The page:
The Exterminating Angel Criterion Collection Blu-ray Review
Following an opera, a collection of wealthy residents are due at a lavish estate for a dinner party. When the table is cleared and the piano tucked away, the guests put on their jackets and shawls. They head for the door, only to find they cannot leave.
The hours turn into days and the days into weeks, and soon everything and everyone starts to deteriorate as they wait for the invisible wall to crumble, someone to rescue them, or their death. Two lovers kill themselves. For water, the guests take an antique axe to the pipes. For food, some eat paper, while others roast a bear and a sheep—kept aside earlier by “the help” for entertainment—that come upon the room. They, as one compares the group early in the film, are rats in a sinking ship.
It is an apt description, one wholly symbolic of their situation. Still, there is little use analyzing most of the symbolism, although there could be some sort of game made of it. Director Luis Buñuel himself noted, “Everything was arbitrary. I only tried to evoke some sort of disturbing image,” he said. This, as was the case in many of his works, was a success, and THE EXTERMINATING ANGEL, often unexpectedly, showcases some of the most peculiar images the director has ever put on film. (One wouldn’t be surprised to find if some, like the crawling hand or the chicken claw found in a guest’s purse, were conceived around the time of UN CHIEN ANDALOU.)
But there is a message here, whether intentional or not. While the guests are indeed physically trapped within a home, they are also mentally confined to their own mindsets and mores. They are being punished for who they have chosen to be and what they will continue to represent. These are the sort of people that laugh hysterically at a butler who makes a mess on the floor. Why, if he is one the one providing food? Because they always have. It is a habit to attend the opera and produce dinner parties, but it is destiny to be trapped.
Buñuel does generously give the guests the competence and cooperation they would probably normally be incapable of, but considering they are on Providence Street, it would appear that all final decisions have been made. That the guests do finally get out probably has less to do with them unlocking a riddle or overcoming their own character flaws than it does Buñuel saying, “OK, that’s enough for now.” The film has an incredibly amusing (some may say depraved) moment not long after when a group gets trapped in a different location, accompanied by the sight of a flock of sheep (the most blatant symbolism in the film).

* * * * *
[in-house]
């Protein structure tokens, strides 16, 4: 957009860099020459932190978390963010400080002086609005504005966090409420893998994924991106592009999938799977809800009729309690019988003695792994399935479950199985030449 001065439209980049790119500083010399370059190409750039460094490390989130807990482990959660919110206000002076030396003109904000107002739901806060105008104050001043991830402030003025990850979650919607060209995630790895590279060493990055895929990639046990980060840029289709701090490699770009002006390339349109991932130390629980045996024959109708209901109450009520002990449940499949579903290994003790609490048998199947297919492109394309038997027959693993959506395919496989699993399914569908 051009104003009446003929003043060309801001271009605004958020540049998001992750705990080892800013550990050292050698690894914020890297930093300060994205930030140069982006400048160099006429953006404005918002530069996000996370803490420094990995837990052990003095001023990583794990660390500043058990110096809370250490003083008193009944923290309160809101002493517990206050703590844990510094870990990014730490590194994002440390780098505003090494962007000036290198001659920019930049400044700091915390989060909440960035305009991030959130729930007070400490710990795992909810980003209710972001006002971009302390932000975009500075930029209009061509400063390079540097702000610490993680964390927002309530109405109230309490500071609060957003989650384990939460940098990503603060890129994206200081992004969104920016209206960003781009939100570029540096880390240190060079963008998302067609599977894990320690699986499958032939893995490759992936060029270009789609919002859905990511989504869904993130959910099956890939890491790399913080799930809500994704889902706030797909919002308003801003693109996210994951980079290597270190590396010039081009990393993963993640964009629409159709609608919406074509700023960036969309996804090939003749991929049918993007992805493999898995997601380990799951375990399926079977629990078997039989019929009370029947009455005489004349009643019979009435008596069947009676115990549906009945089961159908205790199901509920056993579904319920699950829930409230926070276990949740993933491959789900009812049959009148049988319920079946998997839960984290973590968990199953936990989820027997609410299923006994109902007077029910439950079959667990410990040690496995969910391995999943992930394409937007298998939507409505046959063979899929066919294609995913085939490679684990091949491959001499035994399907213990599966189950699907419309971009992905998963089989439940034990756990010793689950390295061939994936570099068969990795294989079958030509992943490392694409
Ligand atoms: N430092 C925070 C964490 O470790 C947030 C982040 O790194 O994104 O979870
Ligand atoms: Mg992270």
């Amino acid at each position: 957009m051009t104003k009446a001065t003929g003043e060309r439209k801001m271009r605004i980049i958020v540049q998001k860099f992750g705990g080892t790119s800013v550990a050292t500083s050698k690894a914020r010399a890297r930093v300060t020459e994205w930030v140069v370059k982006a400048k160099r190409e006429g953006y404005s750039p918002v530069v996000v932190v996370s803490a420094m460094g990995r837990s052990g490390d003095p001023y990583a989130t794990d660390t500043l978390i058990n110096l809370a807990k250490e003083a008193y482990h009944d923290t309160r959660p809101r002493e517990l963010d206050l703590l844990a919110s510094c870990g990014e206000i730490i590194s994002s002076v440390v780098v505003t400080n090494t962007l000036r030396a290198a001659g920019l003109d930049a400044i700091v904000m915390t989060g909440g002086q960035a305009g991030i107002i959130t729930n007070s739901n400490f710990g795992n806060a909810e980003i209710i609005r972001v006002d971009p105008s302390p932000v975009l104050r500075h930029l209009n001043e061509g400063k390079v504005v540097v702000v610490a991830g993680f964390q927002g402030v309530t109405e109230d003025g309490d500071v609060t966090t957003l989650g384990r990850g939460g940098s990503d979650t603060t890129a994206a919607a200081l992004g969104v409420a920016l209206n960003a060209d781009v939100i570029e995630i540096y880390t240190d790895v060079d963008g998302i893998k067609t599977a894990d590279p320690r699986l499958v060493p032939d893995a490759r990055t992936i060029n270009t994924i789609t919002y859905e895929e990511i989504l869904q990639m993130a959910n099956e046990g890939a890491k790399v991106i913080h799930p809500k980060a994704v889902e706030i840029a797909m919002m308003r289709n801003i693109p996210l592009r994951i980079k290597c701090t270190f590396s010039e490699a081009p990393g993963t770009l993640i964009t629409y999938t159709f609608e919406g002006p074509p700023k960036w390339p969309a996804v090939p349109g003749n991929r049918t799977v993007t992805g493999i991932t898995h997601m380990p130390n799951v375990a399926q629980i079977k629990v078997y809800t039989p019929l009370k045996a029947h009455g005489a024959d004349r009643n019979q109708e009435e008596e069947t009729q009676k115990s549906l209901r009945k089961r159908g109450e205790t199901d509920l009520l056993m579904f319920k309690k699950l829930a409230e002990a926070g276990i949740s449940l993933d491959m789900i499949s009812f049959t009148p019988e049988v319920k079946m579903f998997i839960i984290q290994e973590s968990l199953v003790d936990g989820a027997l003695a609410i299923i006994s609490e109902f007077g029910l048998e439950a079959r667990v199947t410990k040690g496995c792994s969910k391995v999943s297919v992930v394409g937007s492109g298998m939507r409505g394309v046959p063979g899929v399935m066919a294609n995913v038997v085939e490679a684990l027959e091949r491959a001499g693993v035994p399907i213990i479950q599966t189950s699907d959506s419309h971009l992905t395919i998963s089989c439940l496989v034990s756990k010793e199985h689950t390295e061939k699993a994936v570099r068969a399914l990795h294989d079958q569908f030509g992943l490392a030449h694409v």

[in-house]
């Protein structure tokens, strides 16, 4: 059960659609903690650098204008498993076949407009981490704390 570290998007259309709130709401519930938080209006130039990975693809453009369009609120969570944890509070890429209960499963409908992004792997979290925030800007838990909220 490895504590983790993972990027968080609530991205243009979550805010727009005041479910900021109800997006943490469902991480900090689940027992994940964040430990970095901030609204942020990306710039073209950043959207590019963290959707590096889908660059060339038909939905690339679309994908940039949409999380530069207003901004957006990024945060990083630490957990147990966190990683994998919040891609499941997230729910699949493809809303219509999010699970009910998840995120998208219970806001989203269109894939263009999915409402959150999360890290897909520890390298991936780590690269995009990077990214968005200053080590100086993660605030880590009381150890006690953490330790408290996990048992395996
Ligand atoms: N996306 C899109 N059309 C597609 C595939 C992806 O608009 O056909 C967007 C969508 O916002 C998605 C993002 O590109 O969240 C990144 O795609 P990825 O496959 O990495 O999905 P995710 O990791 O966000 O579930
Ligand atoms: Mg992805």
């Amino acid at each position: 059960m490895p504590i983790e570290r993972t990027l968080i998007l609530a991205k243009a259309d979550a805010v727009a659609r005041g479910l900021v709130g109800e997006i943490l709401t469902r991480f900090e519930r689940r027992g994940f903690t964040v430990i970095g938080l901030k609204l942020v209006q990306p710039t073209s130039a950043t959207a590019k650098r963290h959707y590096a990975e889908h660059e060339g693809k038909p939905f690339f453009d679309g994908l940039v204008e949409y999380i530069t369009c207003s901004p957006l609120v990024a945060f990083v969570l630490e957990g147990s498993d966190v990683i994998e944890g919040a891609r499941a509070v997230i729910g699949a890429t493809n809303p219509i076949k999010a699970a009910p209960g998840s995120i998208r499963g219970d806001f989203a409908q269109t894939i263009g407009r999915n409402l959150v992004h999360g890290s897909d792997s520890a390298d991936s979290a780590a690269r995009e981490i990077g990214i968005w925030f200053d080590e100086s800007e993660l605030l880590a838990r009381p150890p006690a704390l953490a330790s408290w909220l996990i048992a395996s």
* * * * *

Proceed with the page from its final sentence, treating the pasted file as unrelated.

Luis Buñuel was a master with a cunning vision and a wicked bite, a surrealist with an unmatched insight into what made so much of the world how it was and why it was often wrong and damaging. It may not seem like it at times, but THE EXTERMINATING ANGEL is Buñuel at his most perceptive and most acute.
Video: 1.33:1 in 1080p with MPEG-4 AVC codec. “This high-definition digital transfer was created on a Spirit Datacine film scanner from a 35 mm duplicate negative. Thousands of instances of dirt, debris, scratches, splices, and warps were manually removed using MTI Film’s DRS, while Digital Vision’s Phoenix was used for jitter, flicker, small dirt, grain, and noise management.”
While the overall image is pleasant and doesn’t show any damage, fans of Criterion and the film itself may be disappointed in the presentation, as the transfer doesn’t quite have the pizzazz they may be expecting. This is certainly an upgrade over the 2009 DVD, but it does little to wow.
Audio: Spanish Mono. Subtitles in English. “The original monaural soundtrack was mastered from the 35 mm optical soundtrack prints. Clicks, thumps, hiss, hum, and crackle were manually removed using Pro Tools HD and iZotope RX.”
Likewise, the audio has been touched up nicely but still has its flaws.
THE LAST SCRIPT: REMEMBERING LUIS BUNUEL (1:37:04): This stellar feature-length documentary released in 2008 looks at the life and career of Buñuel, with notable insights from scriptwriter Jean-Claude Carrière and filmmaker Juan Luis Buñuel (the director’s son).
Silvia Pinal (10:15): Pinal, who appeared in THE EXTERMINATING ANGEL, VIRIDIANA and SIMON OF THE DESERT for Buñuel, sits down for a 2006 interview.
Arturo Ripstein (14:49): In this 2006 interview, director Ripstein discusses the influence Buñuel had on his career.
Also included with this Criterion Collection release is a booklet featuring an essay by film schlar Marsha Kinder and an interview with Luis Buñuel from the 1970s.